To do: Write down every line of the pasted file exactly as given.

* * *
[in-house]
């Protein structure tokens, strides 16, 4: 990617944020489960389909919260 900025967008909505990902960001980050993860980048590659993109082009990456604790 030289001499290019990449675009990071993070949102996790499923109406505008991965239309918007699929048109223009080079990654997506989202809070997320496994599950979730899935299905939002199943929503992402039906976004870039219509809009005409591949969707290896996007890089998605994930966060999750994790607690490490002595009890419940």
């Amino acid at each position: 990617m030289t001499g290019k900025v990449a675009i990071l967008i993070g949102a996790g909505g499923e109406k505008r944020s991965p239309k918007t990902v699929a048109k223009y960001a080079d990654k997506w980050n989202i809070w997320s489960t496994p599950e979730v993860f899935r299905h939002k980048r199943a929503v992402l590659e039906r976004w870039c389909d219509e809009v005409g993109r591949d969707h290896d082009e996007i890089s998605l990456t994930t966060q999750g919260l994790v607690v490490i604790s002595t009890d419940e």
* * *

[in-house]
């Protein structure tokens, strides 16, 4: 990617944020489960389909919260 900025967008909505990902960001980050993860980048590659993109082009990456604790 030289001499290019990449675009990071993070949102996790499923109406505008991965239309918007699929048109223009080079990654997506989202809070997320496994599950979730899935299905939002199943929503992402039906976004870039219509809009005409591949969707290896996007890089998605994930966060999750994790607690490490002595009890419940």
């Amino acid at each position: 990617m030289t001499g290019k900025v990449a675009i990071l967008i993070g949102a996790g909505g499923e109406k505008r944020s991965p239309k918007t990902v699929a048109k223009y960001a080079d990654k997506w980050n989202i809070w997320s489960t496994p599950e979730v993860f899935r299905h939002k980048r199943a929503v992402l590659e039906r976004w870039c389909d219509e809009v005409g993109r591949d969707h290896d082009e996007i890089s998605l990456t994930t966060q999750g919260l994790v607690v490490i604790s002595t009890d419940e």